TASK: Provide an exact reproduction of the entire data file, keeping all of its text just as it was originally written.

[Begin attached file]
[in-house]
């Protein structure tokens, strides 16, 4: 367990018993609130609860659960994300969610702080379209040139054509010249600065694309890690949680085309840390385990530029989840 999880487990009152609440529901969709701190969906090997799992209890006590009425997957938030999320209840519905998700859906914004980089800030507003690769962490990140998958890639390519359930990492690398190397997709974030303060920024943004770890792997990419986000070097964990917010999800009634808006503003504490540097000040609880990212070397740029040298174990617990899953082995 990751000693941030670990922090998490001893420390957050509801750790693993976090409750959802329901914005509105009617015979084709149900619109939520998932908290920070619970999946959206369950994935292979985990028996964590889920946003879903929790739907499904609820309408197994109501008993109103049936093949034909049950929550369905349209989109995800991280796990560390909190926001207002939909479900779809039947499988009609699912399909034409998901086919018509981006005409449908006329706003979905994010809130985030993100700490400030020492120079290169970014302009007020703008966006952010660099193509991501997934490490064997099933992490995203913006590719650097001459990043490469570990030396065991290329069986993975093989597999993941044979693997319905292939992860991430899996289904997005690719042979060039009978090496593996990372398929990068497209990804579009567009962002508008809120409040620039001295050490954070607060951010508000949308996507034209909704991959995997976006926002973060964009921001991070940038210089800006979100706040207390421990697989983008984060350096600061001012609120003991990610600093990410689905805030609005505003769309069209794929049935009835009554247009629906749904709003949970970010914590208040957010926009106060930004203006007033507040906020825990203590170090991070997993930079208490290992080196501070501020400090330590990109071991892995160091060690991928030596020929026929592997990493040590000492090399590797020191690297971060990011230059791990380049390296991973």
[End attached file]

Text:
[in-house]
């Protein structure tokens, strides 16, 4: 367990018993609130609860659960994300969610702080379209040139054509010249600065694309890690949680085309840390385990530029989840 999880487990009152609440529901969709701190969906090997799992209890006590009425997957938030999320209840519905998700859906914004980089800030507003690769962490990140998958890639390519359930990492690398190397997709974030303060920024943004770890792997990419986000070097964990917010999800009634808006503003504490540097000040609880990212070397740029040298174990617990899953082995 990751000693941030670990922090998490001893420390957050509801750790693993976090409750959802329901914005509105009617015979084709149900619109939520998932908290920070619970999946959206369950994935292979985990028996964590889920946003879903929790739907499904609820309408197994109501008993109103049936093949034909049950929550369905349209989109995800991280796990560390909190926001207002939909479900779809039947499988009609699912399909034409998901086919018509981006005409449908006329706003979905994010809130985030993100700490400030020492120079290169970014302009007020703008966006952010660099193509991501997934490490064997099933992490995203913006590719650097001459990043490469570990030396065991290329069986993975093989597999993941044979693997319905292939992860991430899996289904997005690719042979060039009978090496593996990372398929990068497209990804579009567009962002508008809120409040620039001295050490954070607060951010508000949308996507034209909704991959995997976006926002973060964009921001991070940038210089800006979100706040207390421990697989983008984060350096600061001012609120003991990610600093990410689905805030609005505003769309069209794929049935009835009554247009629906749904709003949970970010914590208040957010926009106060930004203006007033507040906020825990203590170090991070997993930079208490290992080196501070501020400090330590990109071991892995160091060690991928030596020929026929592997990493040590000492090399590797020191690297971060990011230059791990380049390296991973």